“The better you know something, the less you remember how hard it was to learn.”  Steven Pinker, “The Sense of Style” 2014

In his book, “The Sense of Style” Steven Pinker goes into detail about “The Curse of Knowledge”. The Curse of knowledge according to Pinker is, “A difficulty in imagining what it is like for someone else not to know something that you know.”

I see Pinker’s concept demonstrated over and over again in training seminars or in one-on-one teaching sessions. That is, it is difficult for the teacher to put themselves in the position of the student. It is even more difficult for the teacher to understand the learning processes of a slow learner and the method they require to learn the material. As someone who has, at times, struggled with the learning process, I wanted to take a moment to defend the slow learner. In this post I mention what you as the educator can do to assist the slow learner.

(These are simply my own “Learning Tips” which I believe are absolutely essential to helping slower learners. I’m not referring to individuals who have been legally deemed “Learning Disabled” by a psychiatrist and now receive special treatment and accommodations for their disability. I’m referring to individuals who do not fit the criteria for this label—yet receive just as much derision and contempt from society, but get none of the accommodations. In other words, I’m referring to individuals who are smart enough “To get by” (IQ’s between 90-105) but often have a difficult time deciding what they want to do in life, securing a steady, decent-paying, long-term job and/or successfully completing a college degree. It is my thought that being a slower learner makes it hard to achieve such things.)


1.  Please don’t try and reassure us by saying, “You’re thinking too hard”. THIS DOES NOT HELP!  While it may be true that we are putting a lot of mental effort into the thinking process, understand that this is the level of energy we require! Processing information takes more work for us. By parroting such a statement, you are making this assumption: that we haven’t tried the route of “not thinking so hard” before. Believe me, we have, and this hasn’t worked. Not once. In the past, when we tried making less effort and “didn’t think so hard” we were even farther away from grasping the concept. In other words, we do need to think hard and long (and many times over) to get an accurate—or near-accurate response/result on something. Telling us to “Stop thinking so hard” is not only getting old, but is dismissive and it totally misunderstands the intense mental effort that slower learners require to even keep on track, or, much more, comprehend the idea or skill.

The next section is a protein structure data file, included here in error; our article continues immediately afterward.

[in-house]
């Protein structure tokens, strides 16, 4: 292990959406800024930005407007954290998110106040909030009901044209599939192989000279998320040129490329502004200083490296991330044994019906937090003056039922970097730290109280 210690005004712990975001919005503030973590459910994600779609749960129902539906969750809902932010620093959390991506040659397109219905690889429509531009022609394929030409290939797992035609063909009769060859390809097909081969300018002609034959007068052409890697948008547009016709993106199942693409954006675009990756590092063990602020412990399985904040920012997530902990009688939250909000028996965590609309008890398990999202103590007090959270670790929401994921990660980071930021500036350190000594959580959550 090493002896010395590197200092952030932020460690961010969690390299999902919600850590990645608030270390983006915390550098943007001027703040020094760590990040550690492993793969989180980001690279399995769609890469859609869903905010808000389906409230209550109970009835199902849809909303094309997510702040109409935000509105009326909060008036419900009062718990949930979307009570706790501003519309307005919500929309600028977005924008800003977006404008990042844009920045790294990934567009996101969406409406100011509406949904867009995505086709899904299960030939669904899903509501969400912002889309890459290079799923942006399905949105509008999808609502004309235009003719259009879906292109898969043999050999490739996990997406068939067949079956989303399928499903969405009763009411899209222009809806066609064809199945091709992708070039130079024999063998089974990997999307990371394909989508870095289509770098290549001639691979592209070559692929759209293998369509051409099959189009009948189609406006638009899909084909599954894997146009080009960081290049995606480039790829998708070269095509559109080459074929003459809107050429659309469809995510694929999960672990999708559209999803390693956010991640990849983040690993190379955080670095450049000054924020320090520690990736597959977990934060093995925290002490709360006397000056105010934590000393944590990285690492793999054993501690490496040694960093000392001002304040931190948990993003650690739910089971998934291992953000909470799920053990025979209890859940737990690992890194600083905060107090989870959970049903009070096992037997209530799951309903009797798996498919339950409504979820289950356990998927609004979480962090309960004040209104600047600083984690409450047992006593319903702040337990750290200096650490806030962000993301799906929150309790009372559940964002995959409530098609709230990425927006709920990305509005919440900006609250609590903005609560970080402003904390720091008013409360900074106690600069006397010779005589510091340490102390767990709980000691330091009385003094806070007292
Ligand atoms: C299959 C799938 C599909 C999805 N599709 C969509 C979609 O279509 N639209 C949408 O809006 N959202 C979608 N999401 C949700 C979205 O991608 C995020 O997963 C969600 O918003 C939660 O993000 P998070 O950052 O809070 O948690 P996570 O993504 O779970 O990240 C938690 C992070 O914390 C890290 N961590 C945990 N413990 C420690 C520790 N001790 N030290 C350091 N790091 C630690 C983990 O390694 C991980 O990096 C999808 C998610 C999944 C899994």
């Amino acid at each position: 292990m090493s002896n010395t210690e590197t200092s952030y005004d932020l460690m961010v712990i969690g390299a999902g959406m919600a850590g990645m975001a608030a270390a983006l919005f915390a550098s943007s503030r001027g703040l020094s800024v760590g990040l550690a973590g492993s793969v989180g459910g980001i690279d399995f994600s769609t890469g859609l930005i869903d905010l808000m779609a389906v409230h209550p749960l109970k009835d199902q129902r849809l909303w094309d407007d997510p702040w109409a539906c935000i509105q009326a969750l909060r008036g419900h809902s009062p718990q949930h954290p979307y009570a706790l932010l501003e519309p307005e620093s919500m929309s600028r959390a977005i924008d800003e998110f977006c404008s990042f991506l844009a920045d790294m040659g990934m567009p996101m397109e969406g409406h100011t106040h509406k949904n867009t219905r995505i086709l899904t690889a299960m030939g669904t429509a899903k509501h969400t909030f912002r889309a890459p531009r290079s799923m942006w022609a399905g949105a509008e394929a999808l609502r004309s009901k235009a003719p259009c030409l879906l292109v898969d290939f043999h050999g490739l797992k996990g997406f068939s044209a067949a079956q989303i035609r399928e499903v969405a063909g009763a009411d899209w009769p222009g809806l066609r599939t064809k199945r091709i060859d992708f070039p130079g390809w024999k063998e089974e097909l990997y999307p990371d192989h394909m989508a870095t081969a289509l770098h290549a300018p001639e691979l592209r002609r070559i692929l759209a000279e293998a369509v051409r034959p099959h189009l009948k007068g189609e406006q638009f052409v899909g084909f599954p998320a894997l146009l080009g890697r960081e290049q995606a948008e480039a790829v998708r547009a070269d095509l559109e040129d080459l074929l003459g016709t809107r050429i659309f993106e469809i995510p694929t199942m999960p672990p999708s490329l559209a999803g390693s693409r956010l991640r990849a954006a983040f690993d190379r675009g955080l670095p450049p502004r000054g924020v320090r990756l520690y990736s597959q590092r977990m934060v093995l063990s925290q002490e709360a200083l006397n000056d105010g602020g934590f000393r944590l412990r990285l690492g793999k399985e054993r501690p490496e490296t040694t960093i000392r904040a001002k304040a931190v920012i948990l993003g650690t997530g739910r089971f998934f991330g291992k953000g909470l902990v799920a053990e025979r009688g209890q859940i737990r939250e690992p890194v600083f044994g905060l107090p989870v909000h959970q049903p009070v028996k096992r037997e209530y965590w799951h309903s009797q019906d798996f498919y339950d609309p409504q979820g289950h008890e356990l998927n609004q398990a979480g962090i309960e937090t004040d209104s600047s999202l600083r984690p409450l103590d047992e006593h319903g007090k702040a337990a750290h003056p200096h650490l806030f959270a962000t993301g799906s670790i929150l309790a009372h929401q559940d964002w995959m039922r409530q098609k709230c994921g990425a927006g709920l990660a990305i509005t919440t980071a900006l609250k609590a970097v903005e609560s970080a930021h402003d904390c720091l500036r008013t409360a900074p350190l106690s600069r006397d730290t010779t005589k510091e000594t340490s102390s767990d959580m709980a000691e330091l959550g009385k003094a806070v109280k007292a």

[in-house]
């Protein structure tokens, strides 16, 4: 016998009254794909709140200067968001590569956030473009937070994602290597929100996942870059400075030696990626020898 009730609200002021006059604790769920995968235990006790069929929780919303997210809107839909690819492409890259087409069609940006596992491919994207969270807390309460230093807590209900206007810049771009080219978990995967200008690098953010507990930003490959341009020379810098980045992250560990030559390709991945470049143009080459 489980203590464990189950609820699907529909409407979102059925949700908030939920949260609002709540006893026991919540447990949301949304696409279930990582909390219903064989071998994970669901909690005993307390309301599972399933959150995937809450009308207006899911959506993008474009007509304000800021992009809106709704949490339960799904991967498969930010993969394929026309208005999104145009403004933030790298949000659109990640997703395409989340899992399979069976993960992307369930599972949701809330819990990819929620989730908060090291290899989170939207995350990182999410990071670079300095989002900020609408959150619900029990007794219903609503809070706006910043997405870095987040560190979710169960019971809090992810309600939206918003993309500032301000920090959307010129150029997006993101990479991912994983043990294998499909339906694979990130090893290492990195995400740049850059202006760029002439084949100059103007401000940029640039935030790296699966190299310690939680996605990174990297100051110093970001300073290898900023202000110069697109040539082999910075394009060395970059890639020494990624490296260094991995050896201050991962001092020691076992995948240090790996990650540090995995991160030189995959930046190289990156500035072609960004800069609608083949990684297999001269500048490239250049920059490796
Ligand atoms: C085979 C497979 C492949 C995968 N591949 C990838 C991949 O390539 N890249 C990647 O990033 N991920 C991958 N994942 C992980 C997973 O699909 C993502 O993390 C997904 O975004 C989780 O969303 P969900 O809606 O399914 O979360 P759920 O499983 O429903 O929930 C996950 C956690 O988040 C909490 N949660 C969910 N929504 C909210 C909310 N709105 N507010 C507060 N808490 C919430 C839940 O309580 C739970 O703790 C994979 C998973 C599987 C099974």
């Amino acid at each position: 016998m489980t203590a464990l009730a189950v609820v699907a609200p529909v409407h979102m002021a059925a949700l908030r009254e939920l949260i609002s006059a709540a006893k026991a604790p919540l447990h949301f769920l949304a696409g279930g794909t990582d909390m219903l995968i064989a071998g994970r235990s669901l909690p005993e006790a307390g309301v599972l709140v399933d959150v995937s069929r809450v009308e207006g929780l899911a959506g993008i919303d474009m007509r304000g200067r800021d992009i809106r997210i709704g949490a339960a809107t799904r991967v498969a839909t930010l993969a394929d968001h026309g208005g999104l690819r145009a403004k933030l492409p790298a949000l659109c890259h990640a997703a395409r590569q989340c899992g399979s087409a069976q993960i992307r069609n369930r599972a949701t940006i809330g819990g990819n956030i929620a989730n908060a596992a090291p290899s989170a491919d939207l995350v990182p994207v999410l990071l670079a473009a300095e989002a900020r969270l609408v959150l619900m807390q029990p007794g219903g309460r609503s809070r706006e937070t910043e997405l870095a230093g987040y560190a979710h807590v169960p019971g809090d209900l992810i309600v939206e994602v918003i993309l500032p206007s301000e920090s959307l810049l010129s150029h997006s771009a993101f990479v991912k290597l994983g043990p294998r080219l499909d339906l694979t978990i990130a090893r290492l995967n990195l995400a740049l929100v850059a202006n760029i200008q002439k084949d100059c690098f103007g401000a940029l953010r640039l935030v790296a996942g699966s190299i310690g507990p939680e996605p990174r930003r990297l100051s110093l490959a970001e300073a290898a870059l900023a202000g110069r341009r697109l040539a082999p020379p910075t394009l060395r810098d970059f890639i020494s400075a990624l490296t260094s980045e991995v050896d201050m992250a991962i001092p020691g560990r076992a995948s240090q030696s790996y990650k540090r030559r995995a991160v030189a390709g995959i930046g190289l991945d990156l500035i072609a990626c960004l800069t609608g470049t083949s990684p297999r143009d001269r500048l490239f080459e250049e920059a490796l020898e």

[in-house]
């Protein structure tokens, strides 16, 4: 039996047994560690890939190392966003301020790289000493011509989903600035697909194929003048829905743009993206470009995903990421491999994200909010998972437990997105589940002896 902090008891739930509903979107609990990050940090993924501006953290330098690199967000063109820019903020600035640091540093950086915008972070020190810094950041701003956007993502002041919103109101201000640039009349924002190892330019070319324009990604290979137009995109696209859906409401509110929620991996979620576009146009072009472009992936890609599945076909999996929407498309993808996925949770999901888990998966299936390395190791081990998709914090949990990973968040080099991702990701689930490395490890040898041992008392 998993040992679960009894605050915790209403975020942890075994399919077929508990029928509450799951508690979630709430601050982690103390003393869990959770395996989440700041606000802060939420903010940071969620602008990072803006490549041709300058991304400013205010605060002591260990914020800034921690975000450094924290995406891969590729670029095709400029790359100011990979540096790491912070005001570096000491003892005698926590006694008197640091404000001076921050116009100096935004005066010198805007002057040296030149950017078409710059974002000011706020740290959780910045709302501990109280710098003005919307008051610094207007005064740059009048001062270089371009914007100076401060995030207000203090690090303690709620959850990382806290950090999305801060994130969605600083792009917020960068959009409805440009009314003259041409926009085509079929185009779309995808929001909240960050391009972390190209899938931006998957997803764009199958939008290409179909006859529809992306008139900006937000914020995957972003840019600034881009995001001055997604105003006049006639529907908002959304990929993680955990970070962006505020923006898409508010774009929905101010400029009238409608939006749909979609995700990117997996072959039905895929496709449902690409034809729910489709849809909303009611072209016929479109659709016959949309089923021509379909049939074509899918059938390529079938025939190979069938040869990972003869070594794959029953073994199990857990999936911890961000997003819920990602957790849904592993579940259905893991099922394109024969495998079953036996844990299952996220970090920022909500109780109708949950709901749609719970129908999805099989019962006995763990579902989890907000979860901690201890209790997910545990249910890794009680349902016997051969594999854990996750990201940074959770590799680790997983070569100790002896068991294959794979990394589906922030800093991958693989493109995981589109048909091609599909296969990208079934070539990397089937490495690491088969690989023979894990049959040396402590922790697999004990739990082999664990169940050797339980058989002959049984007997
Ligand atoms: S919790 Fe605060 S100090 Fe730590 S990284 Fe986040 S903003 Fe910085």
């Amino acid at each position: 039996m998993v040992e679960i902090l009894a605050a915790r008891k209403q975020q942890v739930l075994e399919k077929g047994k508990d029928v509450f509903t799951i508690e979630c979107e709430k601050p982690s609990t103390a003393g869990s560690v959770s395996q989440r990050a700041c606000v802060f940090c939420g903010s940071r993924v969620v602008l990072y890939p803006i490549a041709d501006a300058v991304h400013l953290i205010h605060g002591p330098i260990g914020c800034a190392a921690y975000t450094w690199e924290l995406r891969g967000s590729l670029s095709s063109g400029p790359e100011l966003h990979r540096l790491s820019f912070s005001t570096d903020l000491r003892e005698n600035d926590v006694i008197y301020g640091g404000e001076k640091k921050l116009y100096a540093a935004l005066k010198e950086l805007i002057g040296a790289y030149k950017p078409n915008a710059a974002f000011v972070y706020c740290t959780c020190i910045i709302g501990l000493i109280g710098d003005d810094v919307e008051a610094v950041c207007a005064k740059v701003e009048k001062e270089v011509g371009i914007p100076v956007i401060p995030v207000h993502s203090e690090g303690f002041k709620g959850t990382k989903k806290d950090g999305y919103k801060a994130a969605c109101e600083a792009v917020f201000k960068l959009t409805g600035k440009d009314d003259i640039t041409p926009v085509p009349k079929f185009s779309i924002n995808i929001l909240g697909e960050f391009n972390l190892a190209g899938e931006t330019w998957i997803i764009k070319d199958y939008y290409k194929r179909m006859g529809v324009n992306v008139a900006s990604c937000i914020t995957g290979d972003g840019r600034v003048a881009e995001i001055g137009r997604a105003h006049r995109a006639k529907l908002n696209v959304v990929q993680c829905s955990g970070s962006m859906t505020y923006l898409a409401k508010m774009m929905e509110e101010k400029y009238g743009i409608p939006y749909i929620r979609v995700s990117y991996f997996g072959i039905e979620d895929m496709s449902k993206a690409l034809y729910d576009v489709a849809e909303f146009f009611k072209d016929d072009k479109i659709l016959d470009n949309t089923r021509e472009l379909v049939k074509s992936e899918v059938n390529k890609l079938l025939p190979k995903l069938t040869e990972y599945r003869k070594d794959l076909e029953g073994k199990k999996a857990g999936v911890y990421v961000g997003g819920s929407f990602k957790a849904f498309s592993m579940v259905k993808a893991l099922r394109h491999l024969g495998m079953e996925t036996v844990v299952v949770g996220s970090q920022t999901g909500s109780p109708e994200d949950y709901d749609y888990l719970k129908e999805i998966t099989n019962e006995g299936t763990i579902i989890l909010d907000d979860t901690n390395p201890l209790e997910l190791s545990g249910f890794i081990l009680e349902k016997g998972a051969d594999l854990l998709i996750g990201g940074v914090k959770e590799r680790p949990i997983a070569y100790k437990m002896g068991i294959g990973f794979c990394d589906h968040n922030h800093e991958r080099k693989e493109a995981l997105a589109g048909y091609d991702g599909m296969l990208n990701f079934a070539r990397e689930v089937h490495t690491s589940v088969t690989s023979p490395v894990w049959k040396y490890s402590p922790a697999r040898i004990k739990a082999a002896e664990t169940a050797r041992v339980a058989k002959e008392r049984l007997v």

2.  Please don’t rush over information quickly—especially when there are a lot of steps in a sequence or a lot of depth to the concept. Also, expect us to bring a pen and pad of paper to write down the directions that you are giving us. For those of us who are slower learners, we struggle with a poor working memory. We can’t temporarily hold a lot of disparate information while at the same time encode it, store it and then retrieve it as needed. We must first refer to the “step-by-step” list that we have written down. This serves as a memory cue until we have consolidated the sequence of steps into our long-term memory.

3.  Please do not tell us to “Calm down” or “Take a deep breath” as we attempt to learn something. This will be interpreted as you trying to “Control our behavior”—and will inadvertently create more anxiety which gets in the way of learning. Sometimes the mannerisms and/or behavior that we employ help us learn the process. We have enough to focus on as it is—like the specific task or concept at hand. Telling us to also “compose ourselves” in a rigid demeanor (as defined by you) is just one additional thing to bog down our memory as we are trying to learn the important task or skill.

4.  Please don’t say “Slow Down” or “Sit still” when we are completing a series of physical tasks. Notice how you always tell us to “slow down” when the task is physical but you tell us to “speed up” when the task is mental? I can’t quite articulate this conundrum other than: Sometimes, believe it or not, in order for us to keep up mentally we end up overcompensating physically; this results in our physical bodies moving more quickly and appearing to have more rapid, out-of-sync, shifting, jerky movements. Children might rock around in their chairs or have a hard time standing or sitting still as they try to learn. Adults will have their own flavor of this kind of behavior. Don’t worry! This physical response will weaken over time, especially as we master the skill. Just give us time. If you think anyone needs to slow down—well, it is probably you!

5.  When we are learning a new task, step back and let us perform it in front of you to help us consolidate the process into our memory. Please do not “Rush us along” or “Offer pointers/tips” or “Jump in and complete aspects of the process for us.” We understand that normal/fast learners have a hard time being patient, but this is critical to our long-term learning. If you want to help us consolidate a memory where we won’t have to rely on you so much for additional prompts in the future, you should let us get the general concept under our belt first. In time we can add on extra details and/or refine the technique. What we need from you is to “watch us” instead of “jumping in and taking control of the process”. You can offer a few, specific pointers after we have finished the demonstration.